12/09/07TITLE/AUTHOR: THE CONJUROR'S BIRD by Martin DaviesRATING: 4/BGENRE/PUB DATE/# OF PGS: Fiction/2005/306 pgs SERIES/STAND ALONE: Stand AloneTIME/PLACE: 1770's/South Seas & present, UKCHARACTERS: James Banks/Naturalist;John Fitzgerald/Natural History Professor.FIRST LINES:That Thursday evening I was working late, removing the skull ofa dead owlCOMMENTS:11/24/07 rec via bookcrossing ring/ray. Alternate stories between past 1770's & present. The Ulieta bird was an ordinary thrush type bird found in the South Seas and now extinct. Supposedly there is one preserved bird left and a collector hires Fitz to find the Conjuror's bird. A mix of history, mystery & romance.


Just found this on a second-hand shelf (right after I expounded upon my virtuous ability to resist buying any more books, riiiiiight). It's an "uncorrected proof" so I hope that doesn't mean it's full of crazy mistakes, although if it is that might be encouraging to this aspiring author. It's getting lukewarm reviews here, but I'm not going to let that discourage me. The design, chapter titles, premise and first paragraph are all so lovely that I'm just going to ASSUME that the content is also enchanting. Puzzles, stuffed birds, mystery, 18th century naturalists, extinct creatures, a bit of danger? Yes please. ***Ok, it wasn't quite as edge-of-your seat exciting as I thought it might be, but it set a lovely atmosphere (lots of sitting in English pubs, by the fire, while the rain pelted at the windows, pondering the mysterious bird) and I was definitely engaged. There was one loose end that I didn't quite think was tied up, or at least I missed it (maybe it was nothing, just something I thought was leading somewhere). I liked the historical details and it's easy to see how this could be what happened, though there's no reason to think it did. At the start I was sure that the relationships between the men ("tortured" academics/adventurers) and the women (it would be nice if the descriptions of them didn't include so many diminutive adjectives) would irritate me, but thankfully there wasn't as much focus on that as I thought there might be. I will definitely read his other stuff, just got The Unicorn Road in at the library so that's probably next.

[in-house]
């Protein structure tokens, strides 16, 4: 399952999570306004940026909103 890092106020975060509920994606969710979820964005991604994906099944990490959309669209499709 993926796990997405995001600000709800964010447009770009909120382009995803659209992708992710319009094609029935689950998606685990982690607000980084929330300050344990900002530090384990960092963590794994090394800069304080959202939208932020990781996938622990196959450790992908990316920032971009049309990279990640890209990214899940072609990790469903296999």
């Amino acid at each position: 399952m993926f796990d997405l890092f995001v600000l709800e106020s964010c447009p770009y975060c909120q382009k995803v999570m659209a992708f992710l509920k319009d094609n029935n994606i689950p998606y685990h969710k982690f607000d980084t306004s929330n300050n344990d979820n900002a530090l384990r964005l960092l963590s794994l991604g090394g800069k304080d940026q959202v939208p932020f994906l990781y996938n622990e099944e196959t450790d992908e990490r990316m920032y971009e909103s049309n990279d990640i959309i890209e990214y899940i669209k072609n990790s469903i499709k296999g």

The Conjurer's Bird is an amusing way to pass the time. It's definitely not a gripping thriller on the caliber of Stephen King or Dan Simmons, although it might be a step above Dean Koontz. Martin Davies has unearthed an extremely interesting piece of history and wrapped it up in a somewhat interesting novel. Too bad none of it's true. As it stands, Davies tells the story of a character who is not particularly interesting who is investigating the story of one who is.Based on the disappearance of the bird known to ornithologists (scientists who study birds) only as the "Mysterious Bird of Ulieta," The Conjurer's Bird tells both the story of its original disappearance and the modern-day search for it by Fitz, a taxidermist, and his tenant, Katya. Fitz is introduced in an interesting way- I mean, how many taxidermists do you know?- but soon becomes a dull, two-dimensional character. There are one or two spikes of intrigue later in the story, but even those are predictable and boring if you've ever read Sherlock Holmes.However, Davies spends half the novel in a very unique approach to the mystery. According to history, the bird disappeared from the collection of one Joseph Banks, an 18th century naturalist, never to be seen again. Every other chapter in this novel is spent exploring Banks' background, his mistress known to history only as Miss B, and the fictional story of what happened to the bird. It's told only in pronouns (he and she), but we always know exactly who Davies is referring to. The language is beautiful, and the story wraps beautifully into actual historical documents, which makes it more believable and fascinating than other historical fiction.Unfortunately, this book only fits into the background with other novels rather than standing out. Despite the 380-page length of the book, Davies seems to rush through the plot in an attempt to tell two parallel stories. During the tale of Banks and Miss B, he relates emotions and motivations in deep, moving, descriptive language; in the story of Fitz, he hardly scratches the surface, creating an impenetrable hero whom we barely get attached to before the story ends.Banks himself seems to be the central character, although Davies has the unfortunate habit of introducing too many unimportant side characters and name-dropping. He includes a lot of minor scenes that don't serve to develop the characters any more, which also clouds the book with useless information. For example, he includes the mention of the search for many works of a botanical painter called Roitelot, but these feel almost peripheral, despite their claim to importance in the story.Altogether, the character we most end up knowing is Miss B, who doesn't even have a real name. Through most of the book, she is just referred to as "she." Davies understands and unifies her character the most, leaving us with a clear impression of just who she is, despite her invisibility to history. Davies has created a memorable character, both through her quiet words and lack of identity.

Mary Lowe

Engaging story. Love the tale between two periods of time and the historic links.


This was a complete chore to read. Boring first person narrator finds himself immersed in a boring mystery/wild goose chase (the wild goose being the mysterious Bird of Ulieta), paralleled with the story of a boring 18th century circumnavigator's boring relationship with his boring mistress.